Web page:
When did you work for Senator Durbin?
I was an aide in his Chicago office from 2006 until 2010.
Your book, O Democracy!, reads like The Devil Wears Prada for the political set. How much is real versus fiction?
I don’t think I could give a percentage of what’s true and not true.
Were most of the incidents in the novel inspired by events that actually happened when you worked in Durbin’s office?
The texture and setting of the book are totally drawn from life. I’ve taken pains to draw a fictional curtain over the incidents.
What did you learn from working there?
Idealists are cannon fodder of the political industry. People most committed to making positive difference are exploited the most. People who do rise are interested in consolidating their own power.
In the book, aide Colleen Dugan describes the senator as “a drudge, not a gallant.” True for Durbin too?
That’s a fictional amplification for effect. Durbin’s public persona seems more variable.
Colleen says that the chief of staff makes physical contact, such as touching her hair. A 2009 essay you wrote on your flirty relationship with the senator’s then Illinois chief of staff [Mike Daly, according to Senate records] mentioned similar moves.
[Staffers in] D.C. saw a review of my essays in The Washington Post, [read the essay], and were shocked.
Colleen gets fired for “unauthorized contact with members of the media.” You got fired too. Why?
The official reason given by D.C. is that I had profited from my Senate employment—I was paid for the publication of the essay collection, and that book included essays that mentioned my employment as a Senate aide. I believe that the real reason I got fired is that I published an account of their operations that they didn’t have control over.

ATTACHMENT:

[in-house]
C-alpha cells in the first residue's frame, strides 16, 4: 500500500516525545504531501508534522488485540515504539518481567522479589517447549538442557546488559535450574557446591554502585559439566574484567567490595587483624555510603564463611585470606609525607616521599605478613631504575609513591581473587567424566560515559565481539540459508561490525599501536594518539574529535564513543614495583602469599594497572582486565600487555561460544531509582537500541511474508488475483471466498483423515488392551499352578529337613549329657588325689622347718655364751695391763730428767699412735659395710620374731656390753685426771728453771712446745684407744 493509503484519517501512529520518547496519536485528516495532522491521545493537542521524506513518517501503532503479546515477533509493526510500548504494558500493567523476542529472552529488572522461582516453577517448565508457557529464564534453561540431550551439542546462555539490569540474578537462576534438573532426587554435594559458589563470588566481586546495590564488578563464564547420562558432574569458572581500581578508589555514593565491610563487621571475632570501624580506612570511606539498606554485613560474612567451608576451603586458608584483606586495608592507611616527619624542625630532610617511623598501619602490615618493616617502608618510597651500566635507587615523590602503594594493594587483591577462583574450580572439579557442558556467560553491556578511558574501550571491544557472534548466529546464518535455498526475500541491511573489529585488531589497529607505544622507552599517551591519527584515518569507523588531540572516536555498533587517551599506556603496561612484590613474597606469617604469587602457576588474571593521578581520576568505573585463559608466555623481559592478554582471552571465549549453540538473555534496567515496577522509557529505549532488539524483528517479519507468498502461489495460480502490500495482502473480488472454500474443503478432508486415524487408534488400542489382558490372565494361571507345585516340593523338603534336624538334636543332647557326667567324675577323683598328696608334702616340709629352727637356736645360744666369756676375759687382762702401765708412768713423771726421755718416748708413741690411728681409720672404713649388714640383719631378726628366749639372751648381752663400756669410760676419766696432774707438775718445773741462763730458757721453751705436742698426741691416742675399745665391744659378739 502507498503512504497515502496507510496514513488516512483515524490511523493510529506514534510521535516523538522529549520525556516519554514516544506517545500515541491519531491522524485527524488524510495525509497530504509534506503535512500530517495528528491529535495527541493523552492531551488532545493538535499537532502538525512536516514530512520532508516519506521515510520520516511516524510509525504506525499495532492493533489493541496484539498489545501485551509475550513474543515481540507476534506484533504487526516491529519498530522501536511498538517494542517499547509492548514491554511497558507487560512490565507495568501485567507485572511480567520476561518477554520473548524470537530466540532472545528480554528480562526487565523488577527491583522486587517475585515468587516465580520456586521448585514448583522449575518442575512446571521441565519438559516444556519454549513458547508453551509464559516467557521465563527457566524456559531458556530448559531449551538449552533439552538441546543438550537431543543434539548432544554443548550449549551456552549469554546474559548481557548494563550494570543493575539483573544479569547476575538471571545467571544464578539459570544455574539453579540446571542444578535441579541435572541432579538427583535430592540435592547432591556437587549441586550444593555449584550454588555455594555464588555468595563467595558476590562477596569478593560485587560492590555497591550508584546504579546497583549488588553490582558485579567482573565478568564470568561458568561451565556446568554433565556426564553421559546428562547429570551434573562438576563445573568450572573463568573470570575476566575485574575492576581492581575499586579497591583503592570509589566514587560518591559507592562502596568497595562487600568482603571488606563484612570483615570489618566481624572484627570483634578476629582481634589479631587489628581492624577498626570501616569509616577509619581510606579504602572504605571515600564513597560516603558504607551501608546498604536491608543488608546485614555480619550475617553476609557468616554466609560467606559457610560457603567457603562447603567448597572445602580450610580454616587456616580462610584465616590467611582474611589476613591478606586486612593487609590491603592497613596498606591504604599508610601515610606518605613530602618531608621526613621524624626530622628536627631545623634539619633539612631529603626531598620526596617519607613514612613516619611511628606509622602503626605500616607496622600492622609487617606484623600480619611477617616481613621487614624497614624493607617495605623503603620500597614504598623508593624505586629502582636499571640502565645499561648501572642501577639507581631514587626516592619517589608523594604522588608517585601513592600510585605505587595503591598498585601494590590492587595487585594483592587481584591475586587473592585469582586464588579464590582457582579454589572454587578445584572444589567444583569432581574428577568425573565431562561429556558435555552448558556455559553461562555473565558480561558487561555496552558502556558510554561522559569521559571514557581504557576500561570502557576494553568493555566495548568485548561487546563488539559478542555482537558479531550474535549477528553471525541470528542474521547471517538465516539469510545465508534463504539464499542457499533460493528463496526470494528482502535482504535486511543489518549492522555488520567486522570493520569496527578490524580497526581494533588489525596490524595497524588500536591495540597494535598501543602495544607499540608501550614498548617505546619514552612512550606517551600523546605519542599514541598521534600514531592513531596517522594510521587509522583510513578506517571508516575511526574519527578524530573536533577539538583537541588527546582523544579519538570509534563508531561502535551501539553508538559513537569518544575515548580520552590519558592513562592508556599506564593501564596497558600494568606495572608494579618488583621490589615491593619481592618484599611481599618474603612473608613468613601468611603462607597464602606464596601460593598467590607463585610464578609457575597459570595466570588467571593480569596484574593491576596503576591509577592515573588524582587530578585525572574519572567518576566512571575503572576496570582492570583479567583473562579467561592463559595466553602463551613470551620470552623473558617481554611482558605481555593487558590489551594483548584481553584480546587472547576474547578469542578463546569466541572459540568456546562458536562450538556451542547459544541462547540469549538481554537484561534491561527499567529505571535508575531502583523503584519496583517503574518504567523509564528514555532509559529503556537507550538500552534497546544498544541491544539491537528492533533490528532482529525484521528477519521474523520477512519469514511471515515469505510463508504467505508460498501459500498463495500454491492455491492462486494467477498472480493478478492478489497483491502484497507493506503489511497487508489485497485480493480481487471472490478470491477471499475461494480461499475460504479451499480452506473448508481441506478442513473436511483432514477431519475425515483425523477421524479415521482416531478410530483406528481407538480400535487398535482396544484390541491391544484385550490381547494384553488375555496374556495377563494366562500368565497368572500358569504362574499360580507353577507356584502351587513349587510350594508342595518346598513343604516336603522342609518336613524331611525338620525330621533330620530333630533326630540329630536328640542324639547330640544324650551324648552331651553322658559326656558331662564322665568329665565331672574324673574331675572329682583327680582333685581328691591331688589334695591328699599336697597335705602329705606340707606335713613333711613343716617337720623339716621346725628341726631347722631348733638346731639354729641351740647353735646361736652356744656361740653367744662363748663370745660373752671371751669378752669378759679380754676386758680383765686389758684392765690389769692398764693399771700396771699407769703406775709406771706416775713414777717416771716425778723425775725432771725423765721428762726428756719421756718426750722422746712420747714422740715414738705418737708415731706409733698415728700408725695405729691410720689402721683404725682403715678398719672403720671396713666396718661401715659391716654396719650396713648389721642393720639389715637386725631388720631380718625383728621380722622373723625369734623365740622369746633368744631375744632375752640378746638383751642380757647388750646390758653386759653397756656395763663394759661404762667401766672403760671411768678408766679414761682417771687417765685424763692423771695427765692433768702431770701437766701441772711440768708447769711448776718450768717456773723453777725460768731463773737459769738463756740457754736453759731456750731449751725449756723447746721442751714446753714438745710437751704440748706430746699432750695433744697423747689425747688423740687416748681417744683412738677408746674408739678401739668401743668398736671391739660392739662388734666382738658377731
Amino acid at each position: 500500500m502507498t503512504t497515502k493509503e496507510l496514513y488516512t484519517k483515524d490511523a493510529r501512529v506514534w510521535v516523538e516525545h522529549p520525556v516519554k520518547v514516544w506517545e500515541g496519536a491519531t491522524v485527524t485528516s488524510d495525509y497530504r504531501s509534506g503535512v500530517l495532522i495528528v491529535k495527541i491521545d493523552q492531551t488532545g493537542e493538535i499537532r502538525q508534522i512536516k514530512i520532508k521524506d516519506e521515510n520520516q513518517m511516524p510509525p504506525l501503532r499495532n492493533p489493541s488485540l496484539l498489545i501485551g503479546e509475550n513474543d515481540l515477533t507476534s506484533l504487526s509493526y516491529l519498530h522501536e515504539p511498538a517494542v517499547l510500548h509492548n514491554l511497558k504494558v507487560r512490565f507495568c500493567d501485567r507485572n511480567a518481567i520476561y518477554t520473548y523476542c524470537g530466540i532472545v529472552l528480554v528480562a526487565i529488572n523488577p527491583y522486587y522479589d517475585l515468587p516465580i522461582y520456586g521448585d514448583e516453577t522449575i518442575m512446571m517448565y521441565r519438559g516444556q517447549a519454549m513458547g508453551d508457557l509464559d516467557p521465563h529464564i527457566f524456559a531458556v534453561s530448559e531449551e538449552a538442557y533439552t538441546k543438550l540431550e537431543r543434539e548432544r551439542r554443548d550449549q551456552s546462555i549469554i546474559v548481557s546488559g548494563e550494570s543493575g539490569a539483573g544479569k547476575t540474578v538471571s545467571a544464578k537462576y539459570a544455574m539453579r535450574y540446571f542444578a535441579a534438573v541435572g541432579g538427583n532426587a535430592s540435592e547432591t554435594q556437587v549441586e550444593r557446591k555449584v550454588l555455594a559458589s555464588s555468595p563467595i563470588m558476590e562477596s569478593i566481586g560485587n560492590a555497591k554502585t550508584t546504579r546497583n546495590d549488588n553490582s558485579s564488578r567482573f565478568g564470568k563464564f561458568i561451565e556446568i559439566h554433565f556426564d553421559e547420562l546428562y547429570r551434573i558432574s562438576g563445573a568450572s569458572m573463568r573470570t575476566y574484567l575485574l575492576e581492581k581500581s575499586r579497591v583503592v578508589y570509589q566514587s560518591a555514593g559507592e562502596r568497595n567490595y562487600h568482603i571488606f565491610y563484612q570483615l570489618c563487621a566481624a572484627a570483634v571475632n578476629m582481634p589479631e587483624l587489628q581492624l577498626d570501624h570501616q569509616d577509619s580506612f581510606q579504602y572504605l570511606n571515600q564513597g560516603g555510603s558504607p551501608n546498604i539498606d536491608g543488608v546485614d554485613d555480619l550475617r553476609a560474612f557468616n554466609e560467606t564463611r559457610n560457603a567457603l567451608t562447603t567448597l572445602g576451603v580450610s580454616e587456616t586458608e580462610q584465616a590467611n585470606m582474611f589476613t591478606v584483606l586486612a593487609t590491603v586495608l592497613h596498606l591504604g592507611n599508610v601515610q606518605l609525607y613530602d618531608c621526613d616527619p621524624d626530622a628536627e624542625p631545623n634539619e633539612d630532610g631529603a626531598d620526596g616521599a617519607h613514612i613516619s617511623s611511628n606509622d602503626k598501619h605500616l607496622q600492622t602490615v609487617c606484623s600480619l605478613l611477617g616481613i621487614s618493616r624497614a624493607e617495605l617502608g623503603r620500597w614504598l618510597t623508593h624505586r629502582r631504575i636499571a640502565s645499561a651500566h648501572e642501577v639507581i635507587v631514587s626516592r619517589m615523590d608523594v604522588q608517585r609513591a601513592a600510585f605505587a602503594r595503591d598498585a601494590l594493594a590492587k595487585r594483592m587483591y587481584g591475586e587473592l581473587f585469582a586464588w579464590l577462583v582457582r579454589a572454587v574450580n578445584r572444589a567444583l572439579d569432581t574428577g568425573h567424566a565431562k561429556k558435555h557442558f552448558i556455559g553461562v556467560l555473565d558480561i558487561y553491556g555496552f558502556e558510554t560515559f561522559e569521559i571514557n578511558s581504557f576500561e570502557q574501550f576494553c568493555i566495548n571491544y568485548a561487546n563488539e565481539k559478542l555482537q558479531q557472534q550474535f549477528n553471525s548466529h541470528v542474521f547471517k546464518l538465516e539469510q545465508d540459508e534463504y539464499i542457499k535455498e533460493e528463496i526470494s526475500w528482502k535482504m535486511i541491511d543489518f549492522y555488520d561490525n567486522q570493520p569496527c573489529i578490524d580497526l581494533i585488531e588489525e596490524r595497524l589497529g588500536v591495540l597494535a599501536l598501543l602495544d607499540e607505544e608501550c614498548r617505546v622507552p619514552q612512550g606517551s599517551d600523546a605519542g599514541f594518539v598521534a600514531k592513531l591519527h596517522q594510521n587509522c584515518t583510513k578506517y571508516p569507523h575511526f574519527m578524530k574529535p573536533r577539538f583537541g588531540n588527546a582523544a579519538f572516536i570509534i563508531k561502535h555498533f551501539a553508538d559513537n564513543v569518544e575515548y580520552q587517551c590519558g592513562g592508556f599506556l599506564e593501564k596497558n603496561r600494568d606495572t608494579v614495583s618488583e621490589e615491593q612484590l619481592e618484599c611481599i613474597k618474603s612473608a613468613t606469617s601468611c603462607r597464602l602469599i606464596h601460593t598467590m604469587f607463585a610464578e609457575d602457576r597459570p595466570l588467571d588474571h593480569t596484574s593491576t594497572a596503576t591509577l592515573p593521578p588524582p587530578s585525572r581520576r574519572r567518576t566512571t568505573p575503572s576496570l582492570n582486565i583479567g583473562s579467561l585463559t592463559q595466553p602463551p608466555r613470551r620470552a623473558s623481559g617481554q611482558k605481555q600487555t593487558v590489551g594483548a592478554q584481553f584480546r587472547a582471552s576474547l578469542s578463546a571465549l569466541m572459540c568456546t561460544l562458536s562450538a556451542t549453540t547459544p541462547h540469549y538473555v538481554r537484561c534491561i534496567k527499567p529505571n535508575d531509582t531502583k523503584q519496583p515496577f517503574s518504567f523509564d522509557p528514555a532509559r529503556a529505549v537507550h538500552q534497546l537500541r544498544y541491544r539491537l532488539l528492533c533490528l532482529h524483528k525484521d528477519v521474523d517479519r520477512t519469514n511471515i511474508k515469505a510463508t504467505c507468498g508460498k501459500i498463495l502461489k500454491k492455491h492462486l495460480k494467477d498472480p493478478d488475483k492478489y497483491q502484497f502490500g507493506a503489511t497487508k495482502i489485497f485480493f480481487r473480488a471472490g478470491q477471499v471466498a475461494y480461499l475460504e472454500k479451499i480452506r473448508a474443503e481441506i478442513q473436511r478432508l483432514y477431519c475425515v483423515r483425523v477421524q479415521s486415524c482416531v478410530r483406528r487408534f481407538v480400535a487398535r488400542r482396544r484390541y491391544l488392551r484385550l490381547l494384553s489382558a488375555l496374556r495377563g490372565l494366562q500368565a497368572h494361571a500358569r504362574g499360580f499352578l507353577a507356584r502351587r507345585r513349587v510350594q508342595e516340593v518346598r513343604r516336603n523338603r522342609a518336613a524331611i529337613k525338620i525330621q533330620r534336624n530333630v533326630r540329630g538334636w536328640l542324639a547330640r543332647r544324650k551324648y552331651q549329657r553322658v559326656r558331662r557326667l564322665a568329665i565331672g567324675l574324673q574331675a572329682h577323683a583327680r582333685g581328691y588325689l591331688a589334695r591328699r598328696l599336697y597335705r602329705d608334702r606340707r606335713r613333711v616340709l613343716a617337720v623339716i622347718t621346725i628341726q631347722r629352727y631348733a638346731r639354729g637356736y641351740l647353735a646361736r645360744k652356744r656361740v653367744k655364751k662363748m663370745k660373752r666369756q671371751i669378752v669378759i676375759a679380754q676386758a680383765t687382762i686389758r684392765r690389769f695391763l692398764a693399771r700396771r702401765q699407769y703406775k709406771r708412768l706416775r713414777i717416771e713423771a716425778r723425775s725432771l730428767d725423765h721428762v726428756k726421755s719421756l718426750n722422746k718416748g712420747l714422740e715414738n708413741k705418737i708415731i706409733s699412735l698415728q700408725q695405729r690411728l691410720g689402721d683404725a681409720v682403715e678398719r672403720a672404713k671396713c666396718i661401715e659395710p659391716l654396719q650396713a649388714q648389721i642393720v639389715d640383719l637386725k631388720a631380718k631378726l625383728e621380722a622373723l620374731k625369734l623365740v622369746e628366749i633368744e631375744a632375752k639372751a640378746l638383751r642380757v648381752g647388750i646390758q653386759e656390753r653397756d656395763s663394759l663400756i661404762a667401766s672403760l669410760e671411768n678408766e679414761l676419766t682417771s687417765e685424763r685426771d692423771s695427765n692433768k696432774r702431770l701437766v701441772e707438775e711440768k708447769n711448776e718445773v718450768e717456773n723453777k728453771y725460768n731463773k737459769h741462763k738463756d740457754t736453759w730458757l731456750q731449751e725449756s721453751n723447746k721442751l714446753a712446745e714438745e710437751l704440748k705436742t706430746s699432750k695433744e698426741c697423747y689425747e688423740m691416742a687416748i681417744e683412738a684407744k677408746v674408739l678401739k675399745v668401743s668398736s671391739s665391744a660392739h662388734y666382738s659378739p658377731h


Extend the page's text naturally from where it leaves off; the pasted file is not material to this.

How much of the book’s chief of staff is based on the real one?
Again, I couldn’t put a percentage on it. That person does still work for the senator. [While Durbin concluded there had been no harassment, he transferred Daly to a nonsupervisory role.]
Have you been in touch with Durbin since your firing?
No. I’d be lying if I said it wasn’t hurtful to realize how easily he could just dispatch me. The senator was aware of [the director’s behavior] and didn’t really care. If you took it too seriously, that was kind of seen as whining: “This is what it is to work here. Suck it up and deal with it.”
Senator Durbin’s office confirmed that Rooney was fired for violating Senate ethics rules: failing to report outside income and using her position for personal gain.